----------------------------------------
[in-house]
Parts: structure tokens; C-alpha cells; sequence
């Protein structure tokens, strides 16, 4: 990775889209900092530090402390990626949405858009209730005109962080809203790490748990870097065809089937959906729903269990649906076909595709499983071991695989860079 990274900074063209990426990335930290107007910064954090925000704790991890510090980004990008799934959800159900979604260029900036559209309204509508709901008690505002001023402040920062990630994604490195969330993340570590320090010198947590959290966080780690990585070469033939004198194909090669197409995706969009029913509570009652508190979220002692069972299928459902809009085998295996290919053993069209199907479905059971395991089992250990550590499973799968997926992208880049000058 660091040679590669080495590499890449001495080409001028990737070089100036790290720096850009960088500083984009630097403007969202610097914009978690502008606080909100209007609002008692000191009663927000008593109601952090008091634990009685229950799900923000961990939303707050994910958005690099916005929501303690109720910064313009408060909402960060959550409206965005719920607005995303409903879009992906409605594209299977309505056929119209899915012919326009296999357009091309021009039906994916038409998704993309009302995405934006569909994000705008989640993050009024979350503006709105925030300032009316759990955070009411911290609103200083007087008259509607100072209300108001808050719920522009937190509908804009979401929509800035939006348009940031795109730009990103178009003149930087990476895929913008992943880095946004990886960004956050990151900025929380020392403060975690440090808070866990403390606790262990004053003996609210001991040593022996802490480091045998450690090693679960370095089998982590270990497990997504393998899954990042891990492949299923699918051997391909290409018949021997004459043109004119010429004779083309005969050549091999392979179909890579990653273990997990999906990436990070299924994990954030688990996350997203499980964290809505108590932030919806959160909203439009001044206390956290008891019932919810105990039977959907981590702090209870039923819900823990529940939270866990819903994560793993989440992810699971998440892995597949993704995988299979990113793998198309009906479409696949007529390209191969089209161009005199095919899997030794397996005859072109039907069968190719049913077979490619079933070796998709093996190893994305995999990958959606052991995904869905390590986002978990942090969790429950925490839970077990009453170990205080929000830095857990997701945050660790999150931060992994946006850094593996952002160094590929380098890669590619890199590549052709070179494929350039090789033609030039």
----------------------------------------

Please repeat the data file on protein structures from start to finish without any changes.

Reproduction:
[in-house]
Parts: structure tokens; C-alpha cells; sequence
């Protein structure tokens, strides 16, 4: 990775889209900092530090402390990626949405858009209730005109962080809203790490748990870097065809089937959906729903269990649906076909595709499983071991695989860079 990274900074063209990426990335930290107007910064954090925000704790991890510090980004990008799934959800159900979604260029900036559209309204509508709901008690505002001023402040920062990630994604490195969330993340570590320090010198947590959290966080780690990585070469033939004198194909090669197409995706969009029913509570009652508190979220002692069972299928459902809009085998295996290919053993069209199907479905059971395991089992250990550590499973799968997926992208880049000058 660091040679590669080495590499890449001495080409001028990737070089100036790290720096850009960088500083984009630097403007969202610097914009978690502008606080909100209007609002008692000191009663927000008593109601952090008091634990009685229950799900923000961990939303707050994910958005690099916005929501303690109720910064313009408060909402960060959550409206965005719920607005995303409903879009992906409605594209299977309505056929119209899915012919326009296999357009091309021009039906994916038409998704993309009302995405934006569909994000705008989640993050009024979350503006709105925030300032009316759990955070009411911290609103200083007087008259509607100072209300108001808050719920522009937190509908804009979401929509800035939006348009940031795109730009990103178009003149930087990476895929913008992943880095946004990886960004956050990151900025929380020392403060975690440090808070866990403390606790262990004053003996609210001991040593022996802490480091045998450690090693679960370095089998982590270990497990997504393998899954990042891990492949299923699918051997391909290409018949021997004459043109004119010429004779083309005969050549091999392979179909890579990653273990997990999906990436990070299924994990954030688990996350997203499980964290809505108590932030919806959160909203439009001044206390956290008891019932919810105990039977959907981590702090209870039923819900823990529940939270866990819903994560793993989440992810699971998440892995597949993704995988299979990113793998198309009906479409696949007529390209191969089209161009005199095919899997030794397996005859072109039907069968190719049913077979490619079933070796998709093996190893994305995999990958959606052991995904869905390590986002978990942090969790429950925490839970077990009453170990205080929000830095857990997701945050660790999150931060992994946006850094593996952002160094590929380098890669590619890199590549052709070179494929350039090789033609030039």